Anytime I have a new sales manager I let them know that they’re entering one of the most intense years of learning they’ll face in their career. If you have a strong mentor in your direct manager, make sure you work with them as problems or challenges arise. They are there to help you succeed and can guide you when faced with situations outside your wheelhouse. Make sure you’re patient with yourself and remember that the key is to fail fast and learn from it. If you don’t have a strong manager to mentor you find one immediately! Minimal support for first time managers is a heavily documented challenge in sales management so if you find yourself in this situation you aren’t alone but you also don’t have to just accept the circumstances. A great place to start is past managers you’ve worked for or there are several groups local or nationwide (AA-ISP) that offer mentor/mentee programs. This is one transition you need to check the ego at the door and find someone to go on the journey with you.
Toughest lesson to learn?
The most painful lesson I learned was the importance of vulnerability as a leader. As a first time manager, I was eager to prove I deserved the role. I felt like I had to have the answers to every question and I never wanted to show weakness or chinks in the armor. I thought this would make me a better leader to my team because I was knowledgeable and strong. Unfortunately, it had the exact opposite effect. While I cared deeply about each individual and their success, they viewed my behavior as cold, distant, unapproachable, and hard to relate to. Ouch! Fortunately for me, this was highlighted in an annual performance review and I had a manager who gave me a chance to learn from this experience. It wasn’t easy and I still work on it every day, but the level of relationship I can have now makes the hard work worth it.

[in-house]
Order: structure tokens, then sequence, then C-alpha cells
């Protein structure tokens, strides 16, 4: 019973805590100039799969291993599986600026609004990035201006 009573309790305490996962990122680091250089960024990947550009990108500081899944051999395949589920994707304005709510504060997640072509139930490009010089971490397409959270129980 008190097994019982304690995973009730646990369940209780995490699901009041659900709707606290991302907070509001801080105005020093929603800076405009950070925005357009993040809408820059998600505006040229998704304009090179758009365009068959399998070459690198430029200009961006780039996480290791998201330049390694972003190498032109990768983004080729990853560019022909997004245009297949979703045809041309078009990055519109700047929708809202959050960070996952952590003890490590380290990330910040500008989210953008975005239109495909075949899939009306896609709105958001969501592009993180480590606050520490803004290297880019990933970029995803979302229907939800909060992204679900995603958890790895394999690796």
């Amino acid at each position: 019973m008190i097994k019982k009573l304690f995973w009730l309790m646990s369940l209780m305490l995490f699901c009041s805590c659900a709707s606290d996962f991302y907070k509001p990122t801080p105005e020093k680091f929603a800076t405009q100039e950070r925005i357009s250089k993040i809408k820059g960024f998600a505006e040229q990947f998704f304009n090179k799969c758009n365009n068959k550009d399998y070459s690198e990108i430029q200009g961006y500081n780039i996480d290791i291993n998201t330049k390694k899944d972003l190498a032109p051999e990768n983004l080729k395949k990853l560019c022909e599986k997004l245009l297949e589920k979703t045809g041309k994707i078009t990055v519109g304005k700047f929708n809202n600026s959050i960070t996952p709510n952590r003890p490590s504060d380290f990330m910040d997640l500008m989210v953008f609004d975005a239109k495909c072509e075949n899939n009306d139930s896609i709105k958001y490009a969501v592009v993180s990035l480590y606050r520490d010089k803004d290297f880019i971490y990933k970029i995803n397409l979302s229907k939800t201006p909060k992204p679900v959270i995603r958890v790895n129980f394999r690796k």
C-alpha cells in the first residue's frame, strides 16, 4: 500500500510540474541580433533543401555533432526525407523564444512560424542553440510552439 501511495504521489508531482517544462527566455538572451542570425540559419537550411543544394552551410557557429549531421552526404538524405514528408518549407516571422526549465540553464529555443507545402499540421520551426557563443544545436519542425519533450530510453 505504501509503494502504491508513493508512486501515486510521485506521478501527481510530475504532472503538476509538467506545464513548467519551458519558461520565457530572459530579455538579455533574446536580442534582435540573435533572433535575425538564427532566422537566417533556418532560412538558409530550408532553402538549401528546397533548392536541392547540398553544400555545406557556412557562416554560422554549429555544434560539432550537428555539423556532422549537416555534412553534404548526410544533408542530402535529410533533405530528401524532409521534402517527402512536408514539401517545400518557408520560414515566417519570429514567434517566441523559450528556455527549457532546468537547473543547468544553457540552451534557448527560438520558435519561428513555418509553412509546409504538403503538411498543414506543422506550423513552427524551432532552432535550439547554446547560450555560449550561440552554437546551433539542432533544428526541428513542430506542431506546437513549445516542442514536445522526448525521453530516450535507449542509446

Biggest change you had to make to hit Director level?
The further up you go in an organization, the less control you have and the further removed you become from the end result. The biggest change is how you communicate. It’s really important to ensure you work through your frontline managers and not circumvent them and go directly to the rep. It’s tempting, especially early on if you are working with a first time manager that is going to be on a steep learning curve and will need time to develop. This requires great intentionality as you transition but with time definitely becomes easier.
The other challenge worth highlighting is coming to terms that you are no longer the expert on your solution or your buyer. That doesn’t mean you don’t stay current but you’re no longer consistently running demos, listening to calls, or directly interacting daily with the frontline. Lean into this change. It gives you a chance to empower your managers and reps to provide feedback on what they’re seeing since they are talking to people day in and day out. It also helps you stay out of the weeds and focused on the bigger picture.
Dealer’s choice. Anything you want to share?
You’re in control of your career. One of the best things you can do to stand out is to manage up. What I mean is ensure you are providing regular updates to your manager about team performance, proactively address challenges or concerns, and to the best of your ability come prepared with ideas for how you’re addressing the concerns/challenges this.
Know a leader that has that x-factor and deserves to be highlighted? Send your nominations to email@example.com.